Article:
Entering the season, the 2019 Athletics looked very similar to the 2018 team. The offense, defense and bullpen all figured to be very good, if not elite. The starting rotation was supposed to be the team’s only question mark.
So far, the rotation has been just as inconsistent as we all expected. But the bullpen has disappointed. The relievers were fully responsible for 5 of the A’s first 10 losses, and at least partially responsible for a few others. And the struggles haven’t been isolated — almost every arm in the A’s ‘pen has contributed in some way.
How can they turn it around? Let’s take a look at each player and fix this bullpen.
Blake Treinen and Lou Trivino
We’ll start with the easy ones. Blake Treinen and Lou Trivino are easily Oakland’s best relievers, and arguably two of the best relief arms in the game. They’ve been very reliable for the A’s in the early going.
Each has had a bad outing or two, but nothing to be overly concerned about. If anything, Treinen has been more wild than we’ve seen in years past. His 15.2% walk rate is way up from his 6.7% mark in 2018. But the righty has still been dominant, thanks to a small uptick in strikeout rate, and I’m confident he’ll turn it around. After all, he’s only thrown 11.1 innings — we’re talking about a difference of just a couple walks for now.
For these two, the trick will be managing workload. In 2018, Trivino threw his most innings since 2015, while Treinen threw his most since 2014. Trivino in particular seemed to hit a wall late in the season, while Treinen looked gassed in the Wild Card game. Both are former starters, but that was half a decade ago and before they consistently threw 100 MPH. The A’s can’t use these two every day.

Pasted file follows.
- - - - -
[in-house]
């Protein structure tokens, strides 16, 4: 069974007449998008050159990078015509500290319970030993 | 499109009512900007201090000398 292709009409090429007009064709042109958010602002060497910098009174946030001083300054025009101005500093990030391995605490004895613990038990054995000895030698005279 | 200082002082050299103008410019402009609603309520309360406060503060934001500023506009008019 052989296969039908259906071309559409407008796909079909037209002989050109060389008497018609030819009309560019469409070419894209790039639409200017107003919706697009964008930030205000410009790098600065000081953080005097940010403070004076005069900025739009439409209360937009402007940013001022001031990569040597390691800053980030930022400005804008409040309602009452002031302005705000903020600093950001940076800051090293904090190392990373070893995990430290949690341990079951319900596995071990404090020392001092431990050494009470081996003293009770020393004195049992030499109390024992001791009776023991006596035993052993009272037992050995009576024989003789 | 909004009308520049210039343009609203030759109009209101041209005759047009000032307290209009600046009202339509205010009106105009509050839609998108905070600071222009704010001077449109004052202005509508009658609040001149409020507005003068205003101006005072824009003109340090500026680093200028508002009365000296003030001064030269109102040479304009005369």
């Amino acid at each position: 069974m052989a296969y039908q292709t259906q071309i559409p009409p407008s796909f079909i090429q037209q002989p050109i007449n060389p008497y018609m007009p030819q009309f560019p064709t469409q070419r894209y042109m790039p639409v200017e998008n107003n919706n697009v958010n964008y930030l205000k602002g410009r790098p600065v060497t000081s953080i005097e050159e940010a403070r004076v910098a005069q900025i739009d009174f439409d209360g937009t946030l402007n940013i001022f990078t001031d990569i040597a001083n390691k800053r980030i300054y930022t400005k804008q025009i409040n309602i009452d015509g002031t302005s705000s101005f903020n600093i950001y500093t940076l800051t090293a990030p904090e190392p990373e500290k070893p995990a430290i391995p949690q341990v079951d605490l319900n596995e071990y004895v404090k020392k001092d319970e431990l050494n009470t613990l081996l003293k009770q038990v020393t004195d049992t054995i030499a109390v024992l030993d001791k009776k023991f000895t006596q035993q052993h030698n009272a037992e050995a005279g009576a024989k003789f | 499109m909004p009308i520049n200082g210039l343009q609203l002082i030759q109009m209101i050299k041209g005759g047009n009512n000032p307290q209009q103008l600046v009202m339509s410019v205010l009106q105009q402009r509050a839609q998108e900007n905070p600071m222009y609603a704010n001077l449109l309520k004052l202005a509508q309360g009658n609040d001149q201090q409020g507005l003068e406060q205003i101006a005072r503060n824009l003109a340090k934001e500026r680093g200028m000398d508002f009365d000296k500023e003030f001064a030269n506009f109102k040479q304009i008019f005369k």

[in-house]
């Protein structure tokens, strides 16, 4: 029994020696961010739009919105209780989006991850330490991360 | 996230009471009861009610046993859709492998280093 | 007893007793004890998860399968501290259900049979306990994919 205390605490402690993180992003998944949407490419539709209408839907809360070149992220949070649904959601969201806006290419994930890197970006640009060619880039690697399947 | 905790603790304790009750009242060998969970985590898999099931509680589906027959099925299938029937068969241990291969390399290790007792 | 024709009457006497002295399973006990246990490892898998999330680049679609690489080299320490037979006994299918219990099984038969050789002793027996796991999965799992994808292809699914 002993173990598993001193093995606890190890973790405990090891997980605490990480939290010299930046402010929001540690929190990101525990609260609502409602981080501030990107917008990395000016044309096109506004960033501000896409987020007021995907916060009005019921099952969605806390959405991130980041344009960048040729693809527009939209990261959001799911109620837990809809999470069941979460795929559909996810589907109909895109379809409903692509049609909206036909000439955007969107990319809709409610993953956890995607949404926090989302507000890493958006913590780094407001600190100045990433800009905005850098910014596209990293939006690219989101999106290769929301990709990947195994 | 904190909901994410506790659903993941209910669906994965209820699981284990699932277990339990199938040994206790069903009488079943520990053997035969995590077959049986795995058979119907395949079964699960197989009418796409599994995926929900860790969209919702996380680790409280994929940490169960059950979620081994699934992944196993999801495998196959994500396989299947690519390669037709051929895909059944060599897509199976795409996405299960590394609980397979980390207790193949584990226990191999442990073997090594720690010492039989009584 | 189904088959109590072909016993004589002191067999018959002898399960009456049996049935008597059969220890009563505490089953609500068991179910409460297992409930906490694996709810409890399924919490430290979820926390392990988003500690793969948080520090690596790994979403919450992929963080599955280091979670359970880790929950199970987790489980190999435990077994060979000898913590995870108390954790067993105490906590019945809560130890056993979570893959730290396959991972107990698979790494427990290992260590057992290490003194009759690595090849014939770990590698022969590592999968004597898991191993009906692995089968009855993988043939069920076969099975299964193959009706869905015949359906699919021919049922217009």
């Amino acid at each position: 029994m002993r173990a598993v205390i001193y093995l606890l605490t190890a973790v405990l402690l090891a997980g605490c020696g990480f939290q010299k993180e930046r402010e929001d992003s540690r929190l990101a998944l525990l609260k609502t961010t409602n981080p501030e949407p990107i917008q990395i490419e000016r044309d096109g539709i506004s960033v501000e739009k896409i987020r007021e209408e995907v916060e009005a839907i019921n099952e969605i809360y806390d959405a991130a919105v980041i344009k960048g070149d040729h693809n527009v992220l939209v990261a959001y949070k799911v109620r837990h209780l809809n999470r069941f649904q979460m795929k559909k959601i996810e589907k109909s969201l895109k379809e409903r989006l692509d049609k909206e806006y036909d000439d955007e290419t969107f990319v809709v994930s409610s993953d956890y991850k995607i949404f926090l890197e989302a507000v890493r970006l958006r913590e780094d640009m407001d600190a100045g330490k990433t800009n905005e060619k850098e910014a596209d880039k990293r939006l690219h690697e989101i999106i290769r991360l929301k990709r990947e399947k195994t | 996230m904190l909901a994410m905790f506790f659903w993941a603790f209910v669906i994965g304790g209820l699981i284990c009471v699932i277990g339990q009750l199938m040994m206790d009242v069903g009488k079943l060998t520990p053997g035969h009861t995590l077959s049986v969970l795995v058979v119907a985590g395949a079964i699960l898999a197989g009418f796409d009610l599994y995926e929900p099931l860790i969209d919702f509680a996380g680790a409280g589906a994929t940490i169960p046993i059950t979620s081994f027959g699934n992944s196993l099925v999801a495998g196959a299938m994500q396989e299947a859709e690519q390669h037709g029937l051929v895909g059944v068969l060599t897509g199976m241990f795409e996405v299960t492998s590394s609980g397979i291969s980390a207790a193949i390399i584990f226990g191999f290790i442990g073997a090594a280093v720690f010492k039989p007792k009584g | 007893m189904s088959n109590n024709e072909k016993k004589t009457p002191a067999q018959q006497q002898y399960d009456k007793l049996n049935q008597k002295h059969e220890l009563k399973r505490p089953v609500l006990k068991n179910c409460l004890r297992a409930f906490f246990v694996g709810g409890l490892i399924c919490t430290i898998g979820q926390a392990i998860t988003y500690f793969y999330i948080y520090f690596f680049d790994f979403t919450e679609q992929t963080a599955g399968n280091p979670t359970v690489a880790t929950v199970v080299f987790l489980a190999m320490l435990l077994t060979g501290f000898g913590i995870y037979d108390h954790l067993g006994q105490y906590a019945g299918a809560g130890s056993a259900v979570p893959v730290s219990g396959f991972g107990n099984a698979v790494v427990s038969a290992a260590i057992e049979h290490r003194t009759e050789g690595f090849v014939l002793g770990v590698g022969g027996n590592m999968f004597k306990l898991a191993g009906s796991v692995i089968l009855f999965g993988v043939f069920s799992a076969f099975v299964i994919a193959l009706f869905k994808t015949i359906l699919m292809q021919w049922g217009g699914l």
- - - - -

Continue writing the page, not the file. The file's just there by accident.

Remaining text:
On Sunday, Bob Melvin chose not to go to Trivino with a three-run lead and then quickly saw that lead evaporate. This decision came after an off-day due to a rainout and before another scheduled off-day, but after a stretch of 16 consecutive games. Theoretically, the A’s should have been able to win that game without Trivino and/or Treinen. But if the rest of the bullpen continues to struggle, Melvin may need to lean harder on his relief aces — and indeed, he got eight outs from them on Wednesday against the Astros.
The A’s largest free agent addition last offseason, Joakim Soria was expected to replace Jeurys Familia in a set-up role. The righty is almost 35, but was coming off two consecutive dominant seasons and should have been a safe signing.
But 21 games into the 2019 season, he hasn’t looked great. Soria has a 9.72 ERA and was solely responsible for Sunday’s loss. His walk and hard hit rates are up, while his strikeout, ground ball and strand rates are down. Soria has been ineffective, to say the least.
But these struggles come with one major caveat — it’s way too early. Soria has only thrown 8.1 innings. He is still averaging 92-93 MPH with his fastball, right around where he’s been for most of his career. Even with his rate stats all out of whack, he still has a 3.62 FIP. He’s only given up runs in three games this year, and been good seven times, so it’s not like he’s been a lost cause every time out. It’s just that the blowups have been both extreme and costly.
I think Soria will be fine. He has a lengthy track record of success, and a couple bad weeks doesn’t erase that. But the pressure is on. He is a crucial late-inning piece, and a lot of this bullpen’s success will hinge on his performance.